quarantine: from Merriam-Webster
b : a state of enforced isolation
Today, expat teachers at the international school where I work received contracts for the upcoming school year. We have six days to sign, indicating whether we will return for the next academic year. This time around, there’s a bit of a glitch, and it has to do with a word in our director’s cover letter: “quarantine.”
"Before signing your contract, think carefully about the potential problems related to Avian Flu in the region. No one knows at this point whether Avian Flu will spread to humans, but the potential is there…
[I]f Avian Flu does strike, we will, most likely, be quarantined in [this country] (as will other international teachers will be in their respective countries). This quarantine could last from 6-12-18 months. I cannot advise you on what to do in this case, but I want you to think of the potential dangers and related complications connected with this very serious issue.”
So, I’m sitting at my desk during lunch, thinking, how would I handle quarantine? What would it be like, knowing I COULDN’T hop on the next plane home?
It reminded me of when the TwinTowers fell. I was living in the American southwest, teaching in a public school. School didn’t close, so all day we listened to the news on the radio, and talked to each other. We huddled. We hugged. The day the towers fell, not much of my regularly scheduled lesson plans got taught.
The school’s multimedia class went from room to room interviewing students and teachers. When they asked me to share my thoughts on camera, I looked straight into the lense and said, “Our world, as we know it will never be the same.” And I got goose pimples when I said it, for it felt like a prophesy. And I have goose pimples now, just thinking about how little I knew at the time, and how true that statement has become. We live in a state of perpetual fear: the War on Terror is on the news daily, in some shape or form.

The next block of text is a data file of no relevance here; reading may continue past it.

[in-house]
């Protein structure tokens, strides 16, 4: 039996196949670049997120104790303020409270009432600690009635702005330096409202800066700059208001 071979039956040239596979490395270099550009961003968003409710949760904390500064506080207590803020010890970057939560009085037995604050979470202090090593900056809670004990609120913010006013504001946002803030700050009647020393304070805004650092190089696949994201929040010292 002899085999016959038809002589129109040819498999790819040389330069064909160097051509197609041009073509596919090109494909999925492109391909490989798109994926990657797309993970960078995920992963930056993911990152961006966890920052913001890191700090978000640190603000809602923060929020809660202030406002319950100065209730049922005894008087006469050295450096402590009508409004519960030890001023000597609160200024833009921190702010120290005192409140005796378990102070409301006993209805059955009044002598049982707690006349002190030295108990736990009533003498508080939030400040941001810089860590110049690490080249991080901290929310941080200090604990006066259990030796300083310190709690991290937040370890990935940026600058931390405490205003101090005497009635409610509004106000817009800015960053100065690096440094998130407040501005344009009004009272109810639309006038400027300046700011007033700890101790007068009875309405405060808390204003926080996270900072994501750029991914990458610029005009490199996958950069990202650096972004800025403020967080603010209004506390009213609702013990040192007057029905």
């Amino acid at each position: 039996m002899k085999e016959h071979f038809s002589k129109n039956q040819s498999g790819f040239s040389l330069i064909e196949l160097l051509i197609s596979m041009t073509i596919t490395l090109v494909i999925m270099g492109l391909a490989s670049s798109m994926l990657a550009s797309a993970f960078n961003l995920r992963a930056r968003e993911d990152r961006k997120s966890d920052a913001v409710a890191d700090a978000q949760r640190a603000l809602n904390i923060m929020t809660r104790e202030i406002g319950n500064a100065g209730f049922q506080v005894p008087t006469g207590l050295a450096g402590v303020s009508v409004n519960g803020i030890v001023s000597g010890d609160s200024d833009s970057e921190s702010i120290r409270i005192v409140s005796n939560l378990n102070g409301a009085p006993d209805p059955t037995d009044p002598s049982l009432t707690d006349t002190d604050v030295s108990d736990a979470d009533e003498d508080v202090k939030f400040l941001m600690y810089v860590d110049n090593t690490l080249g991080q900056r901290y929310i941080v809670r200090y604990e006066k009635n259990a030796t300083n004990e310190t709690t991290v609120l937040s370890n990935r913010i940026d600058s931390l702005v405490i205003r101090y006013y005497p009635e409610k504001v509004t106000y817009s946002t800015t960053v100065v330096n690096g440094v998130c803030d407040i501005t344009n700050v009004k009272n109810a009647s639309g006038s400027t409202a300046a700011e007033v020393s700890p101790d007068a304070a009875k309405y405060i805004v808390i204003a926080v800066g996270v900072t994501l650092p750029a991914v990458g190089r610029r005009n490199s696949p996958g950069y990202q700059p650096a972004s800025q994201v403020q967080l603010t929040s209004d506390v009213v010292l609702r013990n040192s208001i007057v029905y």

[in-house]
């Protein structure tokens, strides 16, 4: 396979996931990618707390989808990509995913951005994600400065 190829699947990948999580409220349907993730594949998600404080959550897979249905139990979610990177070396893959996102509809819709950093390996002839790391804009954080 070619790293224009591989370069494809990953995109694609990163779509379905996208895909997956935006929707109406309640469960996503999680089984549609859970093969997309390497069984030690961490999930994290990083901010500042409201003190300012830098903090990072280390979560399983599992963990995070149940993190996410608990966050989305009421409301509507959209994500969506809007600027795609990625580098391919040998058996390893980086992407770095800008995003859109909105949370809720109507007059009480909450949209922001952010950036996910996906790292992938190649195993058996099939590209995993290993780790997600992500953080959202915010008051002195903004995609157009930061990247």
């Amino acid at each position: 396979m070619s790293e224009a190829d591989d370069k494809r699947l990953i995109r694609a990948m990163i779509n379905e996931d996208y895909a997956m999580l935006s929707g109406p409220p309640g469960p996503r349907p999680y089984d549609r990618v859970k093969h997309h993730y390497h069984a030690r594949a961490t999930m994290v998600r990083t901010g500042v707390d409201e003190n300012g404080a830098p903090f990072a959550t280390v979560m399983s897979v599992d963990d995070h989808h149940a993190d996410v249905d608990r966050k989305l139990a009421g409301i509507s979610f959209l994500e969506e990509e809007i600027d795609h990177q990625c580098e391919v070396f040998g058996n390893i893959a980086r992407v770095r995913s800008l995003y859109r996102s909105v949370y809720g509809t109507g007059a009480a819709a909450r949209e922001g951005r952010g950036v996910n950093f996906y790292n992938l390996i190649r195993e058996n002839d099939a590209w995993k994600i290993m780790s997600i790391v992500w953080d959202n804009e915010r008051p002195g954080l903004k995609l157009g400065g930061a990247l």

When I learned that one of the planes went down in field in an undisclosed Pennsylvania county, I called my parents, worried because they live in the middle of a Pennsylvania cornfield. They were safe. And more than ever, I wanted to be home. Mom was in tears, and so was I.
But, I couldn’t go home. For days, all flights all over the US were grounded. Unless I hopped in my car and drove for three days straight, there was no way I could go home.
That was a strange feeling. Those three days remain, for me, the longest three days of my life. Because I was stuck, far away from where I needed to be.
Which brings me to the present.
I’m not sure how I would handle a year in quarantine, especially in a land 10,000 miles from home. Would I be stoic? Would it "build my character"? Would I reach some sort of spiritual enlightenment, rising above my situation like the masters? Or, would I simply go bonkers, living out the rest of my life in some sort of surreal never-never land, lingering on the edge of insanity?
So, in that spirit of “not knowing what will happen”, I will sign the contract.
I will sign it because I have experienced a pseudo-quarantine in my very own country.
I will sign it because you never know WHAT’s going to happen,
no matter in what country you live.
My suspicion is that the media’s portrayal of the Avian flu is mostly hype. But, the unpredictability of most pandemics is what has most scientists and epidemiologists concerned. The fact is: we don’t know what will happen.